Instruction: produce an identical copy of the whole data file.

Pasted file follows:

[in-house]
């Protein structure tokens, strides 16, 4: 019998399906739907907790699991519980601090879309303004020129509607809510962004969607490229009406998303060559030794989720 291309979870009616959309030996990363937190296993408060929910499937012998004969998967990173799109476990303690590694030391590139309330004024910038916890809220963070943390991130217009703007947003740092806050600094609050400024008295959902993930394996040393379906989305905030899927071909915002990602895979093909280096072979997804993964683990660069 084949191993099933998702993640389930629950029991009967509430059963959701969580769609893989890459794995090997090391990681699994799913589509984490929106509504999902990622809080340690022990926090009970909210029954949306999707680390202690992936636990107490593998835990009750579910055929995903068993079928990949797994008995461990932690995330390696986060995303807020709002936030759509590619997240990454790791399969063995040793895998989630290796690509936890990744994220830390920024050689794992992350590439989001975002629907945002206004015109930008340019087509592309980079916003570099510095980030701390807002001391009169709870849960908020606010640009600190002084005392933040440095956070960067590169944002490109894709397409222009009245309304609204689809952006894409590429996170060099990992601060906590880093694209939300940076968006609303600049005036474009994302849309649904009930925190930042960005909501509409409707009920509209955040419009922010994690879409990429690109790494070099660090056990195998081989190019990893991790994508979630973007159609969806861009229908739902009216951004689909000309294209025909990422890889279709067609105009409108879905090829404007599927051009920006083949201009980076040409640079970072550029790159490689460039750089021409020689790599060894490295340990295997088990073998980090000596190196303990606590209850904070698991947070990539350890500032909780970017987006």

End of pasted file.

[in-house]
């Protein structure tokens, strides 16, 4: 019998399906739907907790699991519980601090879309303004020129509607809510962004969607490229009406998303060559030794989720 291309979870009616959309030996990363937190296993408060929910499937012998004969998967990173799109476990303690590694030391590139309330004024910038916890809220963070943390991130217009703007947003740092806050600094609050400024008295959902993930394996040393379906989305905030899927071909915002990602895979093909280096072979997804993964683990660069 084949191993099933998702993640389930629950029991009967509430059963959701969580769609893989890459794995090997090391990681699994799913589509984490929106509504999902990622809080340690022990926090009970909210029954949306999707680390202690992936636990107490593998835990009750579910055929995903068993079928990949797994008995461990932690995330390696986060995303807020709002936030759509590619997240990454790791399969063995040793895998989630290796690509936890990744994220830390920024050689794992992350590439989001975002629907945002206004015109930008340019087509592309980079916003570099510095980030701390807002001391009169709870849960908020606010640009600190002084005392933040440095956070960067590169944002490109894709397409222009009245309304609204689809952006894409590429996170060099990992601060906590880093694209939300940076968006609303600049005036474009994302849309649904009930925190930042960005909501509409409707009920509209955040419009922010994690879409990429690109790494070099660090056990195998081989190019990893991790994508979630973007159609969806861009229908739902009216951004689909000309294209025909990422890889279709067609105009409108879905090829404007599927051009920006083949201009980076040409640079970072550029790159490689460039750089021409020689790599060894490295340990295997088990073998980090000596190196303990606590209850904070698991947070990539350890500032909780970017987006």